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A speech synthesizer invented at Bell Labs in 1938. The Voder was basically the back half of a vocoder -- the resynthesis half -- mated to an oscillator for producing vowel sounds, and several types of noise generation for producing consonant sounds. Rather than encoding a human voice input, the Voder was instructed what sounds to produce by an operator pressing keys at a console. The keys and other operator controls allowed the operator to produce vowel and consonant phonemes, control the pitch of the vowel sounds, and slur and accent phonemes in order to produce somewhat natural-sounding speech rhythms.

The Voder was built as a basic-research project into the nature of speech, as part of the Labs' ongoing effort to find more bandwidth-efficient ways to transmit the human voice (something that would benefit AT&T, the Labs' parent company, in terms of being able to carry more telephone conversations on a given cable). The Voder was demonstrated, and caused a sensation at, the New York World's Fair in 1939. Twelve operators were trained to perform demonstrations with it; reportedly it required a quite skilled operator to produce understandable speech.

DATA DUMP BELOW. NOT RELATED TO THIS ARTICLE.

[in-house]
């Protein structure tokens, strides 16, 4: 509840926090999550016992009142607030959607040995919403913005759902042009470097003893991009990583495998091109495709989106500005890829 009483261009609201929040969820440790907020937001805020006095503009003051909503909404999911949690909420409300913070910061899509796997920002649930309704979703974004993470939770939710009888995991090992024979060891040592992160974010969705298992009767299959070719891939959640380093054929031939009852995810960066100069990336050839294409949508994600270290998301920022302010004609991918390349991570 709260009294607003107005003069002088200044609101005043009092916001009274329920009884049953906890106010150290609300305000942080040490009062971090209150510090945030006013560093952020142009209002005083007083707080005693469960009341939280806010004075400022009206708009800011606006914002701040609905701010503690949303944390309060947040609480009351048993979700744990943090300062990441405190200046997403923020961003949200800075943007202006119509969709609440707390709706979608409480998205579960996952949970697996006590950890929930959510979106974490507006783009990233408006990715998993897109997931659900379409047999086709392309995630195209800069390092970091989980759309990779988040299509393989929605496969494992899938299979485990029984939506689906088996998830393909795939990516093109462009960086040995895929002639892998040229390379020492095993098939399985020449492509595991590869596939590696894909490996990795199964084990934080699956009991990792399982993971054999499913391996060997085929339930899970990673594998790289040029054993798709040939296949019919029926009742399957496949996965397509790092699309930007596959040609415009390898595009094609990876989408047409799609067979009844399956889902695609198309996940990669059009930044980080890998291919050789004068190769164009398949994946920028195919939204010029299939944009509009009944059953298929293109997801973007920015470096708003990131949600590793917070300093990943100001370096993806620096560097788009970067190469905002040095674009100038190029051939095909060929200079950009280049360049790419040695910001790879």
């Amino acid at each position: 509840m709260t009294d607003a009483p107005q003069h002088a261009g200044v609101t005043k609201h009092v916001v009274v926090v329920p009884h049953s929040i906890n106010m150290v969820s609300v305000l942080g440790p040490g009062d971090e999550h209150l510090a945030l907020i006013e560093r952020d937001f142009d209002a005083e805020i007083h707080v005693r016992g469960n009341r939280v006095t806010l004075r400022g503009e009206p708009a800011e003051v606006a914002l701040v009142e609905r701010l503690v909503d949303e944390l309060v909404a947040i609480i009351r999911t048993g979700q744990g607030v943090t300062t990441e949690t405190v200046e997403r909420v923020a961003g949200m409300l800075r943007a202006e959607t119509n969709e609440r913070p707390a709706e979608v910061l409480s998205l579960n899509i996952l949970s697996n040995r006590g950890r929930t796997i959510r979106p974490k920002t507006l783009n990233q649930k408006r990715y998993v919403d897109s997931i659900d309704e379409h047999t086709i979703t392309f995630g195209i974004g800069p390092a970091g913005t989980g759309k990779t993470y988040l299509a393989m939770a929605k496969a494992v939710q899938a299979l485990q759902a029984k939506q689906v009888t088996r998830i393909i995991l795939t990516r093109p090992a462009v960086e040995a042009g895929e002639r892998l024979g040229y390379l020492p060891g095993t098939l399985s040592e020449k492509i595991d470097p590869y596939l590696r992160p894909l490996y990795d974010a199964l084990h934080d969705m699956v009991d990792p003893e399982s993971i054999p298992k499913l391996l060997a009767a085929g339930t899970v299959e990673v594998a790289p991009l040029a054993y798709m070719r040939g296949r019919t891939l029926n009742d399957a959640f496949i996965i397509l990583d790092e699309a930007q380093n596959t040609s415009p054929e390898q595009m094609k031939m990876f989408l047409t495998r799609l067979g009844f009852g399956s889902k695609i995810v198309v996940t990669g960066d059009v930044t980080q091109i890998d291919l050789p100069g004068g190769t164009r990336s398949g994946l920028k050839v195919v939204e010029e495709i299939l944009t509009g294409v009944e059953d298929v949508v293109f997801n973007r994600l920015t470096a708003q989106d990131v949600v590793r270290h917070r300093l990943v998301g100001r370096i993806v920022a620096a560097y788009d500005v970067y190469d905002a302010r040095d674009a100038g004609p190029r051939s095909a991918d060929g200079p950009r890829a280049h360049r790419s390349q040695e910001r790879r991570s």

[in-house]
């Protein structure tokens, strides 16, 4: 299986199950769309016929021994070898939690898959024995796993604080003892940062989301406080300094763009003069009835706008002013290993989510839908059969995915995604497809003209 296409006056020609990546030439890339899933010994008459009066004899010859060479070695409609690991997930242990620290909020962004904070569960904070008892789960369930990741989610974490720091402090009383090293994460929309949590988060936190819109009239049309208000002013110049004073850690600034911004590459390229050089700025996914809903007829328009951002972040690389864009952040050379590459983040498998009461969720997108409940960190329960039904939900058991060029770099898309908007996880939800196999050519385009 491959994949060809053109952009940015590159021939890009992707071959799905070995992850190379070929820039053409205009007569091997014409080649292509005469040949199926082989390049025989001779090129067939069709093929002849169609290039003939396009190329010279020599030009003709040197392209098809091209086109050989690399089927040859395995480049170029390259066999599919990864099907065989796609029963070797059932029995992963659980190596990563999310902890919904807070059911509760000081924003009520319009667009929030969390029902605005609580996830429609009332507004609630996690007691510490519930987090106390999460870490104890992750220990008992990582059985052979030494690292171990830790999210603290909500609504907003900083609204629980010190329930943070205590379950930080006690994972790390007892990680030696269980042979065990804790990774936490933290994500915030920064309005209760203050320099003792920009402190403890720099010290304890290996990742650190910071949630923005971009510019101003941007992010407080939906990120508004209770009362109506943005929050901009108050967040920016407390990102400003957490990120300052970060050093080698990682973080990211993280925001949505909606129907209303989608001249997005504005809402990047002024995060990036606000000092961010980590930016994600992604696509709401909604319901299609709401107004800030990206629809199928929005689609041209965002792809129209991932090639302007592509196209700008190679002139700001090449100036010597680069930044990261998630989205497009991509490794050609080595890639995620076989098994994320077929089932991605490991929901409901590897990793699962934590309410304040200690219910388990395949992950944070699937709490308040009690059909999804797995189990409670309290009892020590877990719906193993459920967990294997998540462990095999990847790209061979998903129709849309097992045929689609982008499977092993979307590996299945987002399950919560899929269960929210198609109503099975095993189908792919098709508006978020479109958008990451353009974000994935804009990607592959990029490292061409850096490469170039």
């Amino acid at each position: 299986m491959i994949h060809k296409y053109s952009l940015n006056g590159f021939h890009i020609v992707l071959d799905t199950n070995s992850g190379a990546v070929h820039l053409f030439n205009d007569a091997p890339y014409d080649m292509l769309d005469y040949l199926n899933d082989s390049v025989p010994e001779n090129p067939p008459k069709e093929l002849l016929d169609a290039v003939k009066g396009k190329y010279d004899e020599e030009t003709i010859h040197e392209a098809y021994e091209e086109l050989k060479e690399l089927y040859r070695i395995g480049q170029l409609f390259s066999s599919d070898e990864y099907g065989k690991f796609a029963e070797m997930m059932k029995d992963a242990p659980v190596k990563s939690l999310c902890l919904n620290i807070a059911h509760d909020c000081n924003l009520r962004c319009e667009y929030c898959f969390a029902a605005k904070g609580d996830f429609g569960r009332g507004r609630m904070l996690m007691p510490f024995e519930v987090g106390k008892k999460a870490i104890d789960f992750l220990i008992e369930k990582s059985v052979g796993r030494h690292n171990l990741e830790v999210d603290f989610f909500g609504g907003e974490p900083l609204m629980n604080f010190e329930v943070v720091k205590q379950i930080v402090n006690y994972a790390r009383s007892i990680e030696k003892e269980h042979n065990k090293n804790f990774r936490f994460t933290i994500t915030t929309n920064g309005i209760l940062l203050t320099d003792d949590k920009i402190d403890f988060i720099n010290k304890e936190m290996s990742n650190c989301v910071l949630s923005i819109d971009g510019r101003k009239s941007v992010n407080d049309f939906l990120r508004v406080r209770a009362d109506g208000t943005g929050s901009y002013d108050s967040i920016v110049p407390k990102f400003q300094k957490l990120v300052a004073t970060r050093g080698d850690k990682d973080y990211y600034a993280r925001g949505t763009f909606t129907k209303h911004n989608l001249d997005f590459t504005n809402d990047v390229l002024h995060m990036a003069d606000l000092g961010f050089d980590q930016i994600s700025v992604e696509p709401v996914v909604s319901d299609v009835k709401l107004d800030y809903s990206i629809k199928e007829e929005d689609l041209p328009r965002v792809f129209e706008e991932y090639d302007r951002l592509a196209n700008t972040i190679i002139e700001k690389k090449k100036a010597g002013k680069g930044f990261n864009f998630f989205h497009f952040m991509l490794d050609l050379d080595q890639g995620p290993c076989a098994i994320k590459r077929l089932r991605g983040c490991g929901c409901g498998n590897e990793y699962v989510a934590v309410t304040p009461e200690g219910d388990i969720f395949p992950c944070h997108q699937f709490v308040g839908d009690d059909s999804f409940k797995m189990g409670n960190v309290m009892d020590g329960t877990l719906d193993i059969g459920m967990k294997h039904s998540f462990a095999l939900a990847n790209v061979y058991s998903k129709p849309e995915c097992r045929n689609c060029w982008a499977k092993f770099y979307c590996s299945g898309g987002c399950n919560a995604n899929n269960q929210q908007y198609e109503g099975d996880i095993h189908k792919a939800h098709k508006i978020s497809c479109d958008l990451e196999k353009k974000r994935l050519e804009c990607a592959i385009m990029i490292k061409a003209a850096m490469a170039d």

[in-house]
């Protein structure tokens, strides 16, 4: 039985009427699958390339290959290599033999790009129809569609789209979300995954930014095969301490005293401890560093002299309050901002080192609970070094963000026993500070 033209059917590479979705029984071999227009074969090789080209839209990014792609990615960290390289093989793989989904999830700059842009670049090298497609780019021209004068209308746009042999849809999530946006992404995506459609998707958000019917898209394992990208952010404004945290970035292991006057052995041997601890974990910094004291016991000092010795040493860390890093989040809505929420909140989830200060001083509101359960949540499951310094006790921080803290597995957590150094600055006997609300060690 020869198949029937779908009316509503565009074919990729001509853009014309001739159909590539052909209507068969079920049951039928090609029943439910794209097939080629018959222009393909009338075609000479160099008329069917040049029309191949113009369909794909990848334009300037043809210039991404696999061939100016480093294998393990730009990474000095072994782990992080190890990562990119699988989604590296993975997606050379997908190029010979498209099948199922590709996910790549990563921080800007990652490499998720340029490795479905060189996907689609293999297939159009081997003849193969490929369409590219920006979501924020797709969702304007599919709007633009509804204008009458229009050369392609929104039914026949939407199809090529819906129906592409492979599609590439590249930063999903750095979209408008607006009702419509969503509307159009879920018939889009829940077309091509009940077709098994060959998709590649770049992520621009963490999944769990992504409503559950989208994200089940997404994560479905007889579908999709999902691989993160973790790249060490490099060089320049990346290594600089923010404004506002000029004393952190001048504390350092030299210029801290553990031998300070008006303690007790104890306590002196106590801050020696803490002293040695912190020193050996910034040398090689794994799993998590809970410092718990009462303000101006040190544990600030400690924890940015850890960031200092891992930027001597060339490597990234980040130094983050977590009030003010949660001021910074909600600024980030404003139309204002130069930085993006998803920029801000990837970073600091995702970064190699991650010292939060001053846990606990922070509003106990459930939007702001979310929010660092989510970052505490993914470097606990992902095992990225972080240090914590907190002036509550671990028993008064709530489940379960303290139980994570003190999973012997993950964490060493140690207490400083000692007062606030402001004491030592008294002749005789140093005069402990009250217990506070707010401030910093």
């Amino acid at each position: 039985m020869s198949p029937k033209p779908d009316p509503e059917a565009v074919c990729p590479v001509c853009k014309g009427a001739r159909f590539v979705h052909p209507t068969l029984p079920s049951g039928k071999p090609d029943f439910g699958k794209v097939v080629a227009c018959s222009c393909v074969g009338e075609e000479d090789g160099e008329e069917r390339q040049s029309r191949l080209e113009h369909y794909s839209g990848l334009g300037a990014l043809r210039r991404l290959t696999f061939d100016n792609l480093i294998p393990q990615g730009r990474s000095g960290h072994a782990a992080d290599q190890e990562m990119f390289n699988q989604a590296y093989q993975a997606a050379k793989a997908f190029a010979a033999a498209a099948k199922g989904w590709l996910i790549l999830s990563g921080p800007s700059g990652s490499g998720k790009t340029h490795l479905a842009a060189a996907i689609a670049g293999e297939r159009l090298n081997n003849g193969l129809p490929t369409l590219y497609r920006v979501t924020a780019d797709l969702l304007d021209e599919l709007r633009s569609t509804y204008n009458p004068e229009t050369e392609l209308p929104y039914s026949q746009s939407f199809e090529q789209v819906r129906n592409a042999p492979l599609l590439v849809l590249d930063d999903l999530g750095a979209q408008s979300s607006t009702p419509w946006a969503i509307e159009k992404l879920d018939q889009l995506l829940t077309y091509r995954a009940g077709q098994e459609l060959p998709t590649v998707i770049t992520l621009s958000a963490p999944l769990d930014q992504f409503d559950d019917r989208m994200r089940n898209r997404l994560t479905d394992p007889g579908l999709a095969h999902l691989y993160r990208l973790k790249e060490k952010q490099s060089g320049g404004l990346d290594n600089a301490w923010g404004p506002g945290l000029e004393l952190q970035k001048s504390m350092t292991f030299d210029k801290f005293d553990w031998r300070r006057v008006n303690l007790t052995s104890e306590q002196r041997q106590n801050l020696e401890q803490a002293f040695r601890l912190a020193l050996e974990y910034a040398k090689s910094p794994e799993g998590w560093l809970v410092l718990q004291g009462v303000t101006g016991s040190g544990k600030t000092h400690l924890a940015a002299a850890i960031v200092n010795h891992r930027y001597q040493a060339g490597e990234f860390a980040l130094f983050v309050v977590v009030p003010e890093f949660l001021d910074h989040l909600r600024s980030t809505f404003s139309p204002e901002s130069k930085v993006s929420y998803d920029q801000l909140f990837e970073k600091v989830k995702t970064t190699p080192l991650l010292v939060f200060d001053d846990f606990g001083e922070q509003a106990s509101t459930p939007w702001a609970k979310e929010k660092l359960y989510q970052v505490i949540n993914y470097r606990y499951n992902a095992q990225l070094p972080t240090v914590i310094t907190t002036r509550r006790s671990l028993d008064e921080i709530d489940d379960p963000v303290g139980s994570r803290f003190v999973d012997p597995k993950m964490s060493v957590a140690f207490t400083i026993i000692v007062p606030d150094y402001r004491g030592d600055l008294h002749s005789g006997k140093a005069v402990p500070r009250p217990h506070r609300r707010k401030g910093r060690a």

The Voder saw little use after the Fair, and was eventually put into storage. For many years afterwards, it was unaccounted for. SSL proprietor Doug Slocum found and photographed parts of it in a New Jersey warehouse in 2015; see here.

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